With all the anger raised throughout Europe over Greece’s disregard for the rules and regulations of the monetary union, little anger has been directed at those who disregard the Dublin Regulation, which requires all EU nations to register asylum seekers in the first country they enter. Nations on the edge of the EU have been complaining that they bear an unfair burden of asylum seekers since most Syrians first cross their borders. Hungary and Austria have demanded that thousands of Syrians merely keep marching, they are just a transit country toward Germany. If the EU is meant to fulfill its promise of integration and inclusion, every nation must stand tall and fulfill its obligations in times of war and peace.

Months later, my family was able to make it through Hungary and Austria, and finally made it to Germany, where we snuck onto a train heading toward Denmark. In an odd first-past-the-post rule, you were able to claim refugee status in Denmark once you cross the border, but you couldn’t do it from another nation. Unfortunately for us, we didn’t make it past the post; a guard on the train found us and forced us off at the next station.

Stranded hundreds of miles away from the Danish border, totally out of money and supplies, we simply got in a cab and told the driver to take us to Denmark. To keep up appearances my father drove a hard bargain on the fare even though we had no money to pay him. It didn’t take long for the cab driver to figure out what we were, we were disheveled with tired eyes and only speaking little bits of German in heavy Balkan accents. He said “entspannen,” at ease. Several hours later he dropped us off at the Danish border. The driver wouldn’t accept any money, told us “viel gluck” and parted ways.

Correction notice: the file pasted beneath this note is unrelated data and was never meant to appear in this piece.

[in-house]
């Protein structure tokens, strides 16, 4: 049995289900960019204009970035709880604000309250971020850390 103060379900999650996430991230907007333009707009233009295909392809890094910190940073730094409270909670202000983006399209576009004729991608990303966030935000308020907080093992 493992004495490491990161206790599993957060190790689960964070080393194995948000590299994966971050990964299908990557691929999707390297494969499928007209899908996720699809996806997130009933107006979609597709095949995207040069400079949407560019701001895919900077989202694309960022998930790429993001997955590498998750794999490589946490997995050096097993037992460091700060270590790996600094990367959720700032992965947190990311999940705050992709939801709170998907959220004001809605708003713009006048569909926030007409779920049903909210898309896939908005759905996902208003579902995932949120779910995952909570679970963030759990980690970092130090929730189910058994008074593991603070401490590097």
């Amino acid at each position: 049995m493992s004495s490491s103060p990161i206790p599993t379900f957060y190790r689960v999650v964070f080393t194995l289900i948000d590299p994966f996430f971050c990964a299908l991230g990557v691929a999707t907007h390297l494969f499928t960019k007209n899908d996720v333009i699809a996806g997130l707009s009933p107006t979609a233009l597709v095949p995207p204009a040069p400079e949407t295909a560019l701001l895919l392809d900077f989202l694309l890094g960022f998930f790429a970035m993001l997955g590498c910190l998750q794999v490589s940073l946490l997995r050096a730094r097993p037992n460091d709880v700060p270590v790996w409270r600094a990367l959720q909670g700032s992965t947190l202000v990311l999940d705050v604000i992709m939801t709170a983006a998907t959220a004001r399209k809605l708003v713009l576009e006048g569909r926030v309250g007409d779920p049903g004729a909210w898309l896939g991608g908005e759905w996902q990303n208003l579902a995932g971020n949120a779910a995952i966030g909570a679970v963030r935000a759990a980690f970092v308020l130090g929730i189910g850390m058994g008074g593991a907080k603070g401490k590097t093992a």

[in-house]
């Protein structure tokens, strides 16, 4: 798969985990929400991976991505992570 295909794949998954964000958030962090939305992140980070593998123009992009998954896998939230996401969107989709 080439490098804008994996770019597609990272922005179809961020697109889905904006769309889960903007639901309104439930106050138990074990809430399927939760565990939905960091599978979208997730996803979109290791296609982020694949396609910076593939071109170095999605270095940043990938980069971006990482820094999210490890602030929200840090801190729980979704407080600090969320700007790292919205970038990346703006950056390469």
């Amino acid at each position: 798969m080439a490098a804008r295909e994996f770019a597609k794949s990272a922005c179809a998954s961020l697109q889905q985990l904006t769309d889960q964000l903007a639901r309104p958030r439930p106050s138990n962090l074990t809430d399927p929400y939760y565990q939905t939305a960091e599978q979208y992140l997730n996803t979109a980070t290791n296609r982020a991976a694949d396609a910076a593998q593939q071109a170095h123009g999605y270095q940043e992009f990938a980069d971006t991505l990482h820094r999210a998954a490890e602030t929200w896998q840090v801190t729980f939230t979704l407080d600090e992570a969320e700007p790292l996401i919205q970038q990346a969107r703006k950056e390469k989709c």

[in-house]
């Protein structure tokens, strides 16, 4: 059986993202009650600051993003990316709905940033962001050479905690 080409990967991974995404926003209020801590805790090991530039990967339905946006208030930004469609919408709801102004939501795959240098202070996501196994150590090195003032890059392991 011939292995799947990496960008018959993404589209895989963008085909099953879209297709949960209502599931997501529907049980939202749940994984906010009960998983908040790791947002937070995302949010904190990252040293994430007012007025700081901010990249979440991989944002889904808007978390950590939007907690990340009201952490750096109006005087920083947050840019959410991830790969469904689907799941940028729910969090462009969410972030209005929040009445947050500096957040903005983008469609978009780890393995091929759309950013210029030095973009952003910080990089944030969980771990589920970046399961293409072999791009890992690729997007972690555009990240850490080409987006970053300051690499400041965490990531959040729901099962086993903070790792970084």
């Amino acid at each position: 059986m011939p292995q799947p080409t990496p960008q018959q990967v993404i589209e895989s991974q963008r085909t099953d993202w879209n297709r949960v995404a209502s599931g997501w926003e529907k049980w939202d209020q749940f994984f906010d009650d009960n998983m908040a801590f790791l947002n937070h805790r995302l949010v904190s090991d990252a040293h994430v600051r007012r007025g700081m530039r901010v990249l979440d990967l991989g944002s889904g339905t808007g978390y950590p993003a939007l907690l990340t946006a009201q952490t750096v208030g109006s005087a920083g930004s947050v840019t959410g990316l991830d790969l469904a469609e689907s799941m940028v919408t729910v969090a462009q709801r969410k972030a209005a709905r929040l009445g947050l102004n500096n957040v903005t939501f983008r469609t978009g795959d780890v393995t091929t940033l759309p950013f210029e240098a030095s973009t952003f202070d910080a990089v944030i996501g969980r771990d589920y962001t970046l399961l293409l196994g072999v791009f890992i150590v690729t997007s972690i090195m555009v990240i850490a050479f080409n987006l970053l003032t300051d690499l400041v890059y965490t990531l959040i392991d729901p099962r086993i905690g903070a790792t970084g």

Even today, where governments have failed refugees, the incredible spirit of local people has filled the gaps with empathy. When thousands of Syrians arrived in German cities, locals held welcome signs and handed out food, toys and balloons to weary families. It was the grand end to an odyssey for many Syrians but only the beginning of their integration into the society.

The author blowing out five candles on his birthday cake at a refugee center in Denmark. (Courtesy Arman Dzidzovic)
The author blowing out five candles on his birthday cake at a refugee center in Denmark. (Courtesy Arman Dzidzovic)

After eight months in a Danish refugee camp, my family decided to take advantage of the Bosnian refugee program set up by the United States. As Muslims before 9/11, we weren’t seen as possible terrorists or extremists, just a family looking for a way out. We were essentially dropped in New York with a relative and left to our own devices, our path to a Green Card was clear and gaining citizenship was even easier.

Syrian refugees have to run through a bureaucratic gauntlet in order to enter the U.S. Since the start of the Syrian civil war only 1,300 refugees have taken in by the U.S. The Obama administration announced last week that it would open the gates for a further 10,000 refugees to come in, but all refugees must go through extensive security checks and direct interviews by agents from The Department of Homeland Security, The State Department, and Immigration Services which can be time-consuming for people who have already waited for sanctuary for too long.

Refugees don’t care about politics; politics is what got us here in the first place. As a millennial I hear plenty of my peers cast doubt on the reality of the American dream and fret about inequality in this country. Take it from me: The American dream is here. Maybe it’s not in the form you want it or as perfect as we would like, but as long as immigrants can come to this country and see it as a beacon of hope and a place where you can be reborn, I believe that dream lives on. For the sake of Syrian and other refugees everywhere, we honor America’s deepest values when we live up to the promise “take in your huddled masses yearning to breathe free.”

Arman Dzidzovic is a Brooklyn-based multimedia journalist who has written and shot for New York Observer, VICE and AJ+. Find him on twitter at @iamarman88

I Was a Migrant: 23 Years Ago I Made the Same Trek Through Europe